What is the SharePoint Framework? What are its limitations and will it be available in SharePoint 2013?
Recently we had the pleasure of hosting two webinars introducing the SharePoint Framework – a new model for building SharePoint customizations. Bill Baer and Vesa Juvonen from the Microsoft SharePoint Product Group presented the vision behind the SharePoint Framework and how it will help organizations build modern SharePoint solutions.
Recordings and presentations from both webinars are available online at
- Bill Baer: Introduction to development using the SharePoint Framework
- Vesa Juvonen: Deep-Dive to development using the SharePoint Framework
During the webinars you asked Bill and Vesa over 200 questions! While they couldn’t answer all of them during the webinar, we promised you to follow up on them. Following is the first set of questions related to the SharePoint Framework and Bill’s and Vesa’s answers. In this articles series we will share more questions and answers on the topics:
- Part 1: SharePoint Framework Basics (this post)
- Part 2: SharePoint Framework Capabilities
- Part 3: SharePoint Framework Developer Tooling
- Part 4: SharePoint Framework Guidance
Q1.1 What is the SharePoint Framework and what is it meant for?
The SharePoint Framework (SPFx) is a page and web part model that provides full support for client-side SharePoint development, easy integration with SharePoint data, and support for open source tooling. With the SharePoint Framework, you can use modern web technologies and tools in your preferred development environment to build productive experiences and apps that are responsive and mobile-ready from day one. The SharePoint Framework works for SharePoint on-premises and SharePoint Online.
For more information about the SharePoint Framework visit http://dev.office.com/sharepoint/docs/spfx/sharepoint-framework-overview.
You can also find a lot more information about the SharePoint Framework at https://rencore.com/sharepoint-framework
Q1.2 What impact does the SharePoint Framework have on the Add-in model? What’s the recommended approach for building customizations today?
SharePoint Framework doesn’t deprecate or replace any of the existing models. On the contrary it complements them and we are confident that the most powerful SharePoint customizations will be combining the different models together. As the SharePoint Framework is currently in preview, we recommend that organizations use the existing Add-in models for building SharePoint customizations.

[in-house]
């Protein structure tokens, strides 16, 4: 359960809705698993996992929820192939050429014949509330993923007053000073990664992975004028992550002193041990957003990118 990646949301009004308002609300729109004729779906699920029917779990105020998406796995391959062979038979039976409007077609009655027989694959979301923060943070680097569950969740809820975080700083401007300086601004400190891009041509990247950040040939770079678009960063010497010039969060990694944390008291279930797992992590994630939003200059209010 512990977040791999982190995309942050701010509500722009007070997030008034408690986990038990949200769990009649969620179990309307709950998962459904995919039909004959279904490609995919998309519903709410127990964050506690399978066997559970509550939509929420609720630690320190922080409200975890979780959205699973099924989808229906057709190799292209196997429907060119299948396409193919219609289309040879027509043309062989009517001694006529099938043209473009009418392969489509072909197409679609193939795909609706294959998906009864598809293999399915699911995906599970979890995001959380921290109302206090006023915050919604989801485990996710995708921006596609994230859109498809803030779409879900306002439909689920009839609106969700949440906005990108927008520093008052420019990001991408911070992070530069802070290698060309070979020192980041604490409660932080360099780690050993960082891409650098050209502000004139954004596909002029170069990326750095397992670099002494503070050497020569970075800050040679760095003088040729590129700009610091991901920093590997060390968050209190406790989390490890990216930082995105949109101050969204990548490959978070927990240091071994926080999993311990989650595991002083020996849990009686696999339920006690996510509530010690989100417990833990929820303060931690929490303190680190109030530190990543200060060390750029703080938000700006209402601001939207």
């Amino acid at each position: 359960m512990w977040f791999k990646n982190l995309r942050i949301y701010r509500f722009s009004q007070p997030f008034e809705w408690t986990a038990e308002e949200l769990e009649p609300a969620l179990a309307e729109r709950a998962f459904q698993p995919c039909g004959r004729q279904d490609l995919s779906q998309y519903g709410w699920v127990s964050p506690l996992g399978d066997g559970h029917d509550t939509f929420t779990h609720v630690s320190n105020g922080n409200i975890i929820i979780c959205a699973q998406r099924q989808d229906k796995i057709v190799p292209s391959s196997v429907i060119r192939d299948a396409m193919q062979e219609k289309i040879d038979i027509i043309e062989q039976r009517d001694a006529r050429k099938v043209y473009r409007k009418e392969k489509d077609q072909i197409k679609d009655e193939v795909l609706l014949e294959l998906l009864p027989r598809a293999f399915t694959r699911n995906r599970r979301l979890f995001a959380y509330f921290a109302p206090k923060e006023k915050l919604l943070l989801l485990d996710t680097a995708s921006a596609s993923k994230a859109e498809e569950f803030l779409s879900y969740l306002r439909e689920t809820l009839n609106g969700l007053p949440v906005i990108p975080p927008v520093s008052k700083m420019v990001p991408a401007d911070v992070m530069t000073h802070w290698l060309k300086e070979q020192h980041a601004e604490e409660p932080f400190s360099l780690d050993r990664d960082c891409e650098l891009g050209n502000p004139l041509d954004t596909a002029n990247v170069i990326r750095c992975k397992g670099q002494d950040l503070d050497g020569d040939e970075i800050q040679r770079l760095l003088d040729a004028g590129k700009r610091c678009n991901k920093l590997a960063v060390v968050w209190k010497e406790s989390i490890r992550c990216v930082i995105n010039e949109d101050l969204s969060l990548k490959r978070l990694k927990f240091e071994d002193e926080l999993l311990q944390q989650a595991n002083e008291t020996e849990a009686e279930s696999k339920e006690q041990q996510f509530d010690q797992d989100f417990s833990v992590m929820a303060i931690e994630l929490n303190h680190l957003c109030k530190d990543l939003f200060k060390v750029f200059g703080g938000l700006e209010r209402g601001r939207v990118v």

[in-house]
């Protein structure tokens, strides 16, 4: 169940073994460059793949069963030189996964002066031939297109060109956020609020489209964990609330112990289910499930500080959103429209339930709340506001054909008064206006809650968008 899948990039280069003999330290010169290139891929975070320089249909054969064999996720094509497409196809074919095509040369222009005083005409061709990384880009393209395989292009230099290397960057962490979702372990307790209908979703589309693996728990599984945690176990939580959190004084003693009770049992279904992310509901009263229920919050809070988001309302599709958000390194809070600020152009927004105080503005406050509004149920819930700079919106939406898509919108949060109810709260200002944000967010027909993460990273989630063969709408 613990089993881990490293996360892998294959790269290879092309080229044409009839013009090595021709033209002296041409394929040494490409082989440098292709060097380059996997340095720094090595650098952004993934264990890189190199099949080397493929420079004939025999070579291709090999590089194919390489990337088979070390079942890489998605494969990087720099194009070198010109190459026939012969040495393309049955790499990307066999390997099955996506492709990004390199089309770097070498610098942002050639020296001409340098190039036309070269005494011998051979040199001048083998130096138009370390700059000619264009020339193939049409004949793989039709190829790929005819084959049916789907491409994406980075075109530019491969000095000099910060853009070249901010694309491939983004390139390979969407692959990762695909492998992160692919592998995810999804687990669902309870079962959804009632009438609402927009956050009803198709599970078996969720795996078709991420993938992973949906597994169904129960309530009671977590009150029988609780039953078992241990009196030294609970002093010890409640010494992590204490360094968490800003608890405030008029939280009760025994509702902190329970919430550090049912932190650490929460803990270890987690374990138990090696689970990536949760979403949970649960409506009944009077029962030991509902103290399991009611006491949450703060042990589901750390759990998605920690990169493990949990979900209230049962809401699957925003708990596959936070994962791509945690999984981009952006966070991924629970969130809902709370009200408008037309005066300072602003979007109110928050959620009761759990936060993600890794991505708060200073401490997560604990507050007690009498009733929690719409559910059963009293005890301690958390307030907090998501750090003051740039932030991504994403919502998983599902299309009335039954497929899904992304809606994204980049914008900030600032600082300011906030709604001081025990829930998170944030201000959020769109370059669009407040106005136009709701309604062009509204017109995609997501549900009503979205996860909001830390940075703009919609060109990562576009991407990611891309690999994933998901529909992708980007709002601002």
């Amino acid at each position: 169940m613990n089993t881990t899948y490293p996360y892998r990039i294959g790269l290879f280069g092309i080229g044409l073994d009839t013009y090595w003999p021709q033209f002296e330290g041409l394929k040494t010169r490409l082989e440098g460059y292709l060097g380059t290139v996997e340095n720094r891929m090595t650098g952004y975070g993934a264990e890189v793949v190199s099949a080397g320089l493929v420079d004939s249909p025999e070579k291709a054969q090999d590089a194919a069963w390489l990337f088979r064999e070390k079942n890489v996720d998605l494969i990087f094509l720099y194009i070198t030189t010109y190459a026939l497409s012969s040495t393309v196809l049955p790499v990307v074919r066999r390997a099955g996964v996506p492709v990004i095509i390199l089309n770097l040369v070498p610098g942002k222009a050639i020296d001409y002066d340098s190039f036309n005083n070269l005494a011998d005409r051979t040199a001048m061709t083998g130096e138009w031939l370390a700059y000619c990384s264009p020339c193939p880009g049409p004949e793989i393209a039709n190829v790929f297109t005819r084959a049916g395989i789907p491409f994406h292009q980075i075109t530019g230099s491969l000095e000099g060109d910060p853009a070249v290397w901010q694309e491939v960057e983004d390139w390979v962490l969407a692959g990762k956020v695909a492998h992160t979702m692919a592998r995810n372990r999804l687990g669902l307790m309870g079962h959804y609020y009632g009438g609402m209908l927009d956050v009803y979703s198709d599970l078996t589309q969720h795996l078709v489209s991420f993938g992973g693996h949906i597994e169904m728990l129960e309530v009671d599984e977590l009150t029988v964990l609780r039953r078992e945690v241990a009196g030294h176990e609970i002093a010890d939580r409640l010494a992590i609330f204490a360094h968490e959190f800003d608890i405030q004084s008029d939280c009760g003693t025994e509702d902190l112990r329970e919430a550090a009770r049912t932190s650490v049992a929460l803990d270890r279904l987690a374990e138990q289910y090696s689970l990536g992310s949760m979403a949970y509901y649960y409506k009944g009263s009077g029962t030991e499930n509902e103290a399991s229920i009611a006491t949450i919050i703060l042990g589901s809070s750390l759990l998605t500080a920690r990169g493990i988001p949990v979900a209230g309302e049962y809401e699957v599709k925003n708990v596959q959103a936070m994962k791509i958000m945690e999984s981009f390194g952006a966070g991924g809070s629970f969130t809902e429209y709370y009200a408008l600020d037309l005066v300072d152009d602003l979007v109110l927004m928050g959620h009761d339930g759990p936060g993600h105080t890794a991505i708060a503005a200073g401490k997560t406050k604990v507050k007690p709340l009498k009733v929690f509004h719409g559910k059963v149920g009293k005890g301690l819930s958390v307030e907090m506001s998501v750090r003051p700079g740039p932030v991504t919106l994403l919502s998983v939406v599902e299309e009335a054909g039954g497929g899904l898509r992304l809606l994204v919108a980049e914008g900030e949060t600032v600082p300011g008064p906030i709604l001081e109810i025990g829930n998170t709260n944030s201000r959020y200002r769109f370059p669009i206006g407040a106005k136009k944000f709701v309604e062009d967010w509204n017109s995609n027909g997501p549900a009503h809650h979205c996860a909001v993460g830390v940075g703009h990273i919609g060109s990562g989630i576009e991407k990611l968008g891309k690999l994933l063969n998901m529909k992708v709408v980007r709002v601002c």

Q1.3 What are the limitations of the SharePoint Framework and could they be overcome by combining it with for example the Add-in model?
For more information see also https://rencore.com/blog/use-new-sharepoint-framework/.
Q1.4 Will SharePoint Framework be available for SharePoint 2016 on-premises?
SharePoint Framework will be released as Feature Pack for SharePoint 2016 on-premises. Stay tuned for more information on the release date.
Q1.5 Is it possible to use the SharePoint Framework with SharePoint 2010 or SharePoint 2013?
Currently SharePoint Framework is available in SharePoint Online only. In the future it will be also available for SharePoint 2016 on-premises. At this moment there are no plans in making it available to previous versions of SharePoint.
Q1.6 Why are there so many changes, so quickly being introduced to SharePoint development?
SharePoint Framework uses modern web development tooling to support developers in building rich SharePoint customizations. SharePoint Framework doesn’t replace any of the existing SharePoint development models and is yet another tool in the toolbox that SharePoint developers can choose from but don’t necessarily need to use if it doesn’t meet their needs.
Q1.7 Is there a public roadmap for the SharePoint Framework? What’s the best way to provide feedback and suggest new ideas?
The engineering team responsible for the SharePoint Framework uses the public GitHub repository at https://github.com/SharePoint/sp-dev-docs to track feedback and issues. This is also the place where change logs of new releases are shared.
Q1.8 When can we expect a stable version of the SharePoint Framework that we will be able to use in production?
We have currently released a Developer Preview of the SharePoint Framework, which is not yet meant to be used in the production, due possible breaking changes. We are though targeting to document any breaking changes between the Developer Preview drops, which will help you to update the code accordingly. There will be specific announcement when SharePoint Framework will move from Preview to general avaialbility, but this schedule has not yet been locked.
Q1.9 Will the future versions of the SharePoint Framework be backwards compatible or will we need to package the framework together with our solutions to ensure that they work correctly?
Minor updates of the SharePoint Framework will be backwards compatible and shouldn’t affect any existing solutions. Major releases will be versioned separately and will be hosted next to each other. Developers building solutions on the SharePoint Framework can choose which version of the SharePoint Framework they want to use and can update their solutions when they are ready to benefit of the latest improvements and capabilities at their own pace.
In the next article we will share more of Bill’s and Vesa’s answers, this time related to SharePoint Framework’s capabilities. Meanwhile, if you have any more questions related to SharePoint Framework, please don’t hesitate to ask using the comments and we will try to get you an answer.